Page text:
His "Wild Thing" a hit several times over, including indelible live performance by Jimi Hendrix
Started writing songs as young teenager, went on to record 23 solo albums
Chip Taylor is responsible for one of the most famous songs to come out of the 1960s—The Troggs’ 1966 hit “Wild Thing,” which was famously covered in 1967 by Jimi Hendrix. His other big hits include Merrilee Rush’s 1968 “Angel InThe Morning” (also covered by Juice Newton), The Hollies “I Can’t Let Go” (1966, also notably covered by Evie Sands and Linda Ronstadt) and Janis Joplin’s “Try (Just A Little Bit Harder)” (1969). His songs have also been recorded by such luminaries as Aretha Franklin, Dusty Springfield and Frank Sinatra, with Norway’s premier folk singer Paal Flaata recording an entire album of Taylor songs, Wait by the Fire, and taking it to his country’s Top 10 and a Norwegian Grammy nomination.
Taylor was born James Wesley Voight in Yonkers, N.Y., on March 21, 1940. His older brother is the Oscar-winning actor Jon Voight (Voight’s Oscar-winning daughter Angelina Jolie is Taylor’s niece), and a second older brother, Barry Voight, is an award-winning volcanologist and engineer in his own right. After a failed attempt as a professional golfer, Taylor commenced a career in music, writing songs by himself and with others including Brill Building session player Al Gorgoni—with whom he recorded in the duo Just Us and notched a hit in 1966 with “I Can't Grow Peaches on a Cherry Tree" with Billy Vera (they co-wrote “Storybook Children,” which Vera recorded with gospel singer Judy Clay in 1967 as the first major label interracial duo) and Jerry Ragovoy, with whom he wrote the Janis Joplin hit “Try (Just a Little Bit Harder).” Other artists covering Taylor songs have included Willie Nelson, Johnny Tillotson, Barbara Lewis, The Pozo Seco Singers, Jackie DeShannon, Lita Ford, American Breed, Lorraine Ellison, Bobby Fuller Four, Marshall Crenshaw, The Fleetwoods, Waylon Jennings, Bobby Bare, Emmylou Harris and Anne Murray.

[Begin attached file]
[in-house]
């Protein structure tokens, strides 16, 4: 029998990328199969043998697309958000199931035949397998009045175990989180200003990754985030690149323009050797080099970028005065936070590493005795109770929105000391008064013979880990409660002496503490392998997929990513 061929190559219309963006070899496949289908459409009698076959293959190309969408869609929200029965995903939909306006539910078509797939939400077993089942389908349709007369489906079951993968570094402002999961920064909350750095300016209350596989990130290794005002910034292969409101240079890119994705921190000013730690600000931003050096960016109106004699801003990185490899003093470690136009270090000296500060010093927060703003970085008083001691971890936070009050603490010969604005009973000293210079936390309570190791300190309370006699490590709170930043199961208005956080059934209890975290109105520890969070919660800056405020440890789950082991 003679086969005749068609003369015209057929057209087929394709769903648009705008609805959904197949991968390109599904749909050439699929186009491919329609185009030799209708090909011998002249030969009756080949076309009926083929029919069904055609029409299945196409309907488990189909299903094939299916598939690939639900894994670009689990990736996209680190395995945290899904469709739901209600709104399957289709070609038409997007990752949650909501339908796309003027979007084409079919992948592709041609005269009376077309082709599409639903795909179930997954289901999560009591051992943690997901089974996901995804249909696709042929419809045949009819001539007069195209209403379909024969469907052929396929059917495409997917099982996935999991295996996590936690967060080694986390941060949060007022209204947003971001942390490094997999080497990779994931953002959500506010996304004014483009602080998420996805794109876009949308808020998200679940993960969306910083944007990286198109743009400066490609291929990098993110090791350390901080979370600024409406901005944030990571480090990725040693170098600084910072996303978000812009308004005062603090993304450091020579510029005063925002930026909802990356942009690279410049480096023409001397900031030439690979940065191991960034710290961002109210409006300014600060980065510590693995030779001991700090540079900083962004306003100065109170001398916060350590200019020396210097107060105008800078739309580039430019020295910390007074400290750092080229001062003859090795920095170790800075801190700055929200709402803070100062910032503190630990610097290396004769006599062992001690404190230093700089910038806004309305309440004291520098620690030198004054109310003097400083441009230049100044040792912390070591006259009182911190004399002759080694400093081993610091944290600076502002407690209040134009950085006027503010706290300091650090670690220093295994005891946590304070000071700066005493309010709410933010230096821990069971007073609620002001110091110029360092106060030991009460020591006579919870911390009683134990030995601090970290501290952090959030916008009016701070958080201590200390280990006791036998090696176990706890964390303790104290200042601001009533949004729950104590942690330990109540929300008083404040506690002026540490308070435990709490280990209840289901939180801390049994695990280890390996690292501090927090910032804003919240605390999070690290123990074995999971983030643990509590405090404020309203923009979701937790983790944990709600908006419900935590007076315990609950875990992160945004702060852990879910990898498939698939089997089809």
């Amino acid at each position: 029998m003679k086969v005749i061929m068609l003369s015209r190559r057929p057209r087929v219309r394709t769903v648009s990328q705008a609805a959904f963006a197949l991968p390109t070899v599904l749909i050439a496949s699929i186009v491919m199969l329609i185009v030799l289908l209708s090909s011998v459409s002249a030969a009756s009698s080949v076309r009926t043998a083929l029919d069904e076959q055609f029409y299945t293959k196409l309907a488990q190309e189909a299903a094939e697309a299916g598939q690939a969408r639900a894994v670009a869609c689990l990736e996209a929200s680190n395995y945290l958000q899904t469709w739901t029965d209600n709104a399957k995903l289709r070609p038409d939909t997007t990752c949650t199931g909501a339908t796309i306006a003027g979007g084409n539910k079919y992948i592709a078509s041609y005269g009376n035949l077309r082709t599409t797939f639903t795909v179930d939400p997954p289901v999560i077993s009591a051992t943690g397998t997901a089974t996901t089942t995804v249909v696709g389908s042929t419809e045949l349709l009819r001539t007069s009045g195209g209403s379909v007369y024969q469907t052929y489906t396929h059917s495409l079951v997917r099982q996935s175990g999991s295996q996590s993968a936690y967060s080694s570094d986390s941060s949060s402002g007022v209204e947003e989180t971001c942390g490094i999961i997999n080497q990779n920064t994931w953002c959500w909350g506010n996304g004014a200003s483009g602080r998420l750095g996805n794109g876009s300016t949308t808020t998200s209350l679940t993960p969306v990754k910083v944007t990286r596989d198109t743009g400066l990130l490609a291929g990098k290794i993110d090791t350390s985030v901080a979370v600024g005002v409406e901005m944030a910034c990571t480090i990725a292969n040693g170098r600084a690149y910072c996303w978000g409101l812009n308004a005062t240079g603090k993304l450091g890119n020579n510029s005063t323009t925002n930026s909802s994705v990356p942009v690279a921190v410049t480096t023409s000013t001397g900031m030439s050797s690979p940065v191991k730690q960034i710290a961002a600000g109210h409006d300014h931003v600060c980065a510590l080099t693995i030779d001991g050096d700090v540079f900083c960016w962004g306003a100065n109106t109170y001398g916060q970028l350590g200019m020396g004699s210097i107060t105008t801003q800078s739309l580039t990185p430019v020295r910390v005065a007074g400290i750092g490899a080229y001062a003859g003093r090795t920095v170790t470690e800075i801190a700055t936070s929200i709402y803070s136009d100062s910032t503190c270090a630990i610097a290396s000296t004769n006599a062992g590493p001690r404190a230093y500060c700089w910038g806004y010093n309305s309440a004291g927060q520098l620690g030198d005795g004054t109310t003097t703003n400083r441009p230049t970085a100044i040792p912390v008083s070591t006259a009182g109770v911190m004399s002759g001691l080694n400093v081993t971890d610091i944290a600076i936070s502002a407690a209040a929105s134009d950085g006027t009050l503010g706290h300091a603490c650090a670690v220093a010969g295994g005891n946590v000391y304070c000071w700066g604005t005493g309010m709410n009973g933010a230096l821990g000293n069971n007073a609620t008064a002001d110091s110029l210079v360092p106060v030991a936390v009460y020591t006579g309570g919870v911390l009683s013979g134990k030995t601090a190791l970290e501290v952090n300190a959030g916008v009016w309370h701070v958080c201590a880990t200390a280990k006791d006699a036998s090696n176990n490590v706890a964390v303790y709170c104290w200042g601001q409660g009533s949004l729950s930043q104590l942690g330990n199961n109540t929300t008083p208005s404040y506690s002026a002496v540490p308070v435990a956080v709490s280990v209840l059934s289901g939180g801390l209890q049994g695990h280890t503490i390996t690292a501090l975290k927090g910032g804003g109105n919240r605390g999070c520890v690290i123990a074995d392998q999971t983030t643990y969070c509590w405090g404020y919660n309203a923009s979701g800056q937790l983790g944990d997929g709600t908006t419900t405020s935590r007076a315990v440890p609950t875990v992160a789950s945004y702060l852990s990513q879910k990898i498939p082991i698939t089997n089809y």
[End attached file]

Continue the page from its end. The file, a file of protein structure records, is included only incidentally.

Taylor has also maintained a successful recording career, after recording as Wes Voight for King Records in the late 1950s, and later as Chip Taylor for Warner Bros., Columbia and Capitol--taking a break in the mid-‘70s for a successful stint as a professional gambler (he specialized in blackjack and horse-racing). He appeared in the 1980 film Melvin and Howard before relaunching his music career three years later with singer/violinist Carrie Rodriguez, with whom he recorded and performed through much of the next decade. He also performed with other artists including Robbie Fulks, John Platania and Kendel Carson.
In 2007, Taylor launched his independent label Train Wreck Records, for which he recorded the 2011 Grammy-nominated autobiographical album Yonkers, NY. His 2011 children’s album Golden Kids Rules featured his three granddaughters.